Welcome to New Zealand






New Zealand Government


New Zealand Government

New Zealand is a country with a constitutional monarchy and a parliamentary form of government. After the establishment of British sovereignty in 1840 in New Zealand, the 1st government system was created in the 1852 Constitution Act. This included provincial councils and a 2-chamber legislature.
Subsequently, additional legislation modified several of its mandates, such as the termination of the upper house of the legislature in 1950. Same as the United Kingdom, New Zealand does not possess a single penned constitution. Instead, legislation of the constitution is a collection of customary and statutory laws.


The laws which are miscellaneous are rendered consistency through tradition, precedent, and unwritten rules which are formal recognized as conventions.

New Zealand acknowledges the British sovereign as its ruler, or official head of state. The Governor General represents the monarch in New Zealand. The monarch appoints the official on the recommendation of the prime minister to a term of 5 years. Subsequent to national elections, the Governor General has the task to appoint the majority party’s leader in the legislature to the position of prime minister and tasks the prime minister to formulate a cabinet of ministers or government.

On the recommendation of the prime minister, the Governor General officially appoints the cabinet ministers.

The Governor General must also agree to bills of parliamentary for them to become law. All these responsibilities are merely ceremonial, and the Governor General has little actual influence in New Zealand.

The cabinet, the government’s highest policy-making organization, is headed by the prime minister.


The responsibility of the cabinet is the administration of the state on a day-to-day basis, and ministers are responsible for specific parts of policy. Ministers also assemble in the Executive Council, an organization which advises the Governor General.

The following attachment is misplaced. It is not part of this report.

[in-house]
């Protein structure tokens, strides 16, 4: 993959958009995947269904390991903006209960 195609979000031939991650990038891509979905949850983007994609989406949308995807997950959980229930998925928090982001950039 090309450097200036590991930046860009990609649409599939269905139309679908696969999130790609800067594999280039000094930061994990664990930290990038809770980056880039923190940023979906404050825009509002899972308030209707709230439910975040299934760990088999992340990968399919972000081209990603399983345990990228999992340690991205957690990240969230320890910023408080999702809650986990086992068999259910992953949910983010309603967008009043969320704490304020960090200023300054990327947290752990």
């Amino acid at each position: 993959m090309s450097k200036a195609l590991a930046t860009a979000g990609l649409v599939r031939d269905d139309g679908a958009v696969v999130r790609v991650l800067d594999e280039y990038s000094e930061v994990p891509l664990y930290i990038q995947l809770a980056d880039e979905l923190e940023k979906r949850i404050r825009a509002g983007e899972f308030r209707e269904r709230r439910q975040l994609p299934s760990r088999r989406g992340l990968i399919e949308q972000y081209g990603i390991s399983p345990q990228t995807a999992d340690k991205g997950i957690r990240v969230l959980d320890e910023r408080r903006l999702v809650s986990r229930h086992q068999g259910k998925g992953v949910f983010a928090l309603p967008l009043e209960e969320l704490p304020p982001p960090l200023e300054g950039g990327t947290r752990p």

Constitutional convention obliges the Governor General to follow recommendations of the council.


The Parliament or Legislature is made up of one chamber, the lower house (House of Representatives). Parliament is entrusted with the ability to create laws. The House of Representatives is made up of one hundred twenty members who had been nominated since 1996 in accordance with what is called the MMP (mixed-member proportional) system.

In the MMP system, voting districts elect half of the members (together with the 6 seats reserved for representatives of the Maori) and the other half are nominated from party lists rooted on a share of the party of the vote in nationwide elections. Elections for Legislative positions are held at least once every 3 years. Although registration of voters is mandatory in New Zealand, voting is voluntary. Electors who are registered, or persons who’s name appears on the electoral roll, should be at least 18 years old, citizens or permanent residents who have lived in New Zealand for at least a year, and inhabitants of the voting district at which they have enrolled for at least a month.

Government New Zealand

The New Zealand Governor General appoints all judges in the country, a tradition meant to supplant politics. The judicial system involves district courts, a Court of Appeal, a High Court, and a Supreme Court. This court system supplanted the Privy Council which was London-based as the highest judicial body of New Zealand in 2004.



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